What if, instead of pointing a potential customer to the free option, have them click through to one of the platforms that sells your music. Almost all the big-name platforms offer a song preview function that gives the listener enough of the song to decide to buy without giving away all of the goods. It can also lead them to ‘exclusive’ content not available on the streaming services. While the rate of return is not as high as I would expect to see for a digital product, it still is substantially higher than streaming. How many Spotify plays would a fan have to initiate to equal the revenue from a digital sale of the same song?
I realize the conversion rate here is going to be extremely low, but something is better than nothing, right?
Internet Radio. The lowest revenue stream known to the musician. Period. I’ll bet you didn’t expect the internet radio station owner to come out and say that! There are a number of factors that lead to this low rate of return:
- Many stations have extremely low listenership. This impacts the artist because royalties are paid based on the total listening hours a station accumulates in a month. A station can broadcast 24/7, but if they only have 5 listeners a month that each listen for 10 hours a month, they are only reporting and paying on 50 Total Listening Hours for the entire month and payment is only going to the artists that are being played when folks are listening. Add onto this the fact that the royalty rate is only slightly better than streaming and you see this is not going to pay the bills.
- There are more unlicensed pirate stations not paying royalties than legitimate licensed stations. This is the primary cause of the point made above. With so many illegal options out there, the market is diluted. This is not a listener problem because it is almost impossible for a listener to discern the difference. It is an oversight issue that requires immediate attention. Until the government intervenes, enforces compliance and cleans up the industry, the great majority of the listening hours are not going to result in any payment to musicians. In the US, there are only three ways to gain proper licensing to play music- through Live365 or Pronet, or paying directly to the Performance Right Organizations (ASCAP, BMI, SESAC and SoundExchange). The first two options are basically aggregators that work on behalf of a group of stations to negotiate royalty rates and take care of the reporting and payment to the PROs. Paying directly to the PROs is much more expensive in terms of manhours required to report station activity and the cost of the proper license (running into the thousands of dollars a year).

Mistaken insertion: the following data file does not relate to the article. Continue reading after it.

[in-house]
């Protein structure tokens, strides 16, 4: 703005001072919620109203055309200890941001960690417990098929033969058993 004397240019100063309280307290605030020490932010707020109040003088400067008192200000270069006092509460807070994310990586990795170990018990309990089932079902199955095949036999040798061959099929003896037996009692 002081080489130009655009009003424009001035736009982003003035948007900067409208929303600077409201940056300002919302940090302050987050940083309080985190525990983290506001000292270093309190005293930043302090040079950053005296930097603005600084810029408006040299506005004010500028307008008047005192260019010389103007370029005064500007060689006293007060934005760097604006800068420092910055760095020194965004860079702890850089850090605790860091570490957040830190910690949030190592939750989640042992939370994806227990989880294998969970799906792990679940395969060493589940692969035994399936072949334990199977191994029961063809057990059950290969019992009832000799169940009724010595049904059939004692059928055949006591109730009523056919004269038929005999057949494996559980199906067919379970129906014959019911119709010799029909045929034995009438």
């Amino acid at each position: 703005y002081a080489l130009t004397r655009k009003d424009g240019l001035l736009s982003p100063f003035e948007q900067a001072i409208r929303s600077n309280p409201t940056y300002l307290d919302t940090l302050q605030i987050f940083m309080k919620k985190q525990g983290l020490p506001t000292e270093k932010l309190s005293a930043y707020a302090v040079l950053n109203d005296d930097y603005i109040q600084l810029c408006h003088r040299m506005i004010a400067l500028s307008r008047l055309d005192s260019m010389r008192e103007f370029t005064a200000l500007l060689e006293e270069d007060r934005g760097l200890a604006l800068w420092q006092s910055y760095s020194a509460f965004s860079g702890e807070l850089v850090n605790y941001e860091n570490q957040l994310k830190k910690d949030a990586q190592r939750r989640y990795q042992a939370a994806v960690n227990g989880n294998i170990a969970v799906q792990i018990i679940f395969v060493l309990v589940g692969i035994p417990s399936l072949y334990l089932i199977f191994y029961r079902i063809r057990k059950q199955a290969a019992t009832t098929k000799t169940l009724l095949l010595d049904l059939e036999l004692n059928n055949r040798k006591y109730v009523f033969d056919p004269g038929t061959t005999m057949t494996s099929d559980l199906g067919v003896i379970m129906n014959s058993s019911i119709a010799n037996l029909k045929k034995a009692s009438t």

- Some stations are adopting a model of providing on demand replays of their music shows. This is problematic because the performance license obtained by legitimate stations is only good for the live performance of music. Once all a listener has to do is hit a play button to listen to the show at their convenience, it requires mechanical licensing like a CD or digital download. These licenses are much more expensive than a performance license and the reporting element is much more complex. While I am sure that some stations bear this expense to do it right, the great majority of replays are resulting in more free on-demand content that generates zero income for the artists.
With all of these negatives, why would a musician even consider internet radio? Because when done right, it is still one of the best promotional tools available to an artist. A good jock can easily create music buying moments with their listeners if they are constantly pushing the mindset of owning the music heard. I believe a cleanup and consolidation of the internet radio world is right around the corner and will resolve many of these issues, leaving licensed stations to rule the airwaves just like the terrestrial radio world. That’s why I do what I do and do it the right way. Promoting music is in my blood and I truly believe that internet radio provides artists with a bunch of free press that is hard to find anywhere else.
Podcasts. It is a fact that most of the major podcast hosting sites, Spreaker being one of the most well-known, have specific language in their Terms of Service that forbid the use of copyrighted music in any programming hosted on their service. They do this because of the design and nature of the podcast product, which is meant to be downloaded and accessed at the whim of the listener, and thereby requiring a mechanical license. If your music is being used on a podcast, the odds are in favor of you not receiving a dime.
It absolutely sucks that live venue music has (hopefully) temporarily disappeared from the world, and I look forward to attending many more live events down the road. Until then, artists need to rely on alternate income streams to lessen the blow. If you make the right choices, with a little hard work you may be able to weather the storm. To everybody, please stay safe and healthy and do the right things to help us all get through this catastrophe. We all matter.